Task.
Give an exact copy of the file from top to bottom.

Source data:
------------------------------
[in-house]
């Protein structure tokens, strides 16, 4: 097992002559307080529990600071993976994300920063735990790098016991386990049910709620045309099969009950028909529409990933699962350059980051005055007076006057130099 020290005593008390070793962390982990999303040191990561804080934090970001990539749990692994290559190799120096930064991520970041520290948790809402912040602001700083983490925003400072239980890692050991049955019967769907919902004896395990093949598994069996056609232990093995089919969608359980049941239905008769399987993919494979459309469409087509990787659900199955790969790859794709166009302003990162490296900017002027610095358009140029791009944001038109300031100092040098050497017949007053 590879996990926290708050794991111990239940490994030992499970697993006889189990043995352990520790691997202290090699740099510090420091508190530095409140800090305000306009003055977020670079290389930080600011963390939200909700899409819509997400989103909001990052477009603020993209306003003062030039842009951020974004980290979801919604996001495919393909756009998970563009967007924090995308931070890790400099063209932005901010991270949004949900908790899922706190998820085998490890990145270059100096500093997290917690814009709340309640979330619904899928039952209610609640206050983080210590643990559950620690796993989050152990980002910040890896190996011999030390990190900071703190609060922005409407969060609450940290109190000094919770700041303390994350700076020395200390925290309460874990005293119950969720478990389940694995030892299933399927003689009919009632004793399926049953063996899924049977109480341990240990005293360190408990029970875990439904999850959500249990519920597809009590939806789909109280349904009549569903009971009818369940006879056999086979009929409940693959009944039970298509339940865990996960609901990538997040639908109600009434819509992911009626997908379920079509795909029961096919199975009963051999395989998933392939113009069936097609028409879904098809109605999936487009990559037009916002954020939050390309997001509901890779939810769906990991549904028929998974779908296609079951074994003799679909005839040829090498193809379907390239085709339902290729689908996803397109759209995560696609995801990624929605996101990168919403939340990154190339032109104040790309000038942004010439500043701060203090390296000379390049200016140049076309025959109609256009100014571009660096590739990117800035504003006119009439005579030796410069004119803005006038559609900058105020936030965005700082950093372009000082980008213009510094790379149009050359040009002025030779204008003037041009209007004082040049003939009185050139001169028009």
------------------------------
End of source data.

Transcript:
[in-house]
């Protein structure tokens, strides 16, 4: 097992002559307080529990600071993976994300920063735990790098016991386990049910709620045309099969009950028909529409990933699962350059980051005055007076006057130099 020290005593008390070793962390982990999303040191990561804080934090970001990539749990692994290559190799120096930064991520970041520290948790809402912040602001700083983490925003400072239980890692050991049955019967769907919902004896395990093949598994069996056609232990093995089919969608359980049941239905008769399987993919494979459309469409087509990787659900199955790969790859794709166009302003990162490296900017002027610095358009140029791009944001038109300031100092040098050497017949007053 590879996990926290708050794991111990239940490994030992499970697993006889189990043995352990520790691997202290090699740099510090420091508190530095409140800090305000306009003055977020670079290389930080600011963390939200909700899409819509997400989103909001990052477009603020993209306003003062030039842009951020974004980290979801919604996001495919393909756009998970563009967007924090995308931070890790400099063209932005901010991270949004949900908790899922706190998820085998490890990145270059100096500093997290917690814009709340309640979330619904899928039952209610609640206050983080210590643990559950620690796993989050152990980002910040890896190996011999030390990190900071703190609060922005409407969060609450940290109190000094919770700041303390994350700076020395200390925290309460874990005293119950969720478990389940694995030892299933399927003689009919009632004793399926049953063996899924049977109480341990240990005293360190408990029970875990439904999850959500249990519920597809009590939806789909109280349904009549569903009971009818369940006879056999086979009929409940693959009944039970298509339940865990996960609901990538997040639908109600009434819509992911009626997908379920079509795909029961096919199975009963051999395989998933392939113009069936097609028409879904098809109605999936487009990559037009916002954020939050390309997001509901890779939810769906990991549904028929998974779908296609079951074994003799679909005839040829090498193809379907390239085709339902290729689908996803397109759209995560696609995801990624929605996101990168919403939340990154190339032109104040790309000038942004010439500043701060203090390296000379390049200016140049076309025959109609256009100014571009660096590739990117800035504003006119009439005579030796410069004119803005006038559609900058105020936030965005700082950093372009000082980008213009510094790379149009050359040009002025030779204008003037041009209007004082040049003939009185050139001169028009």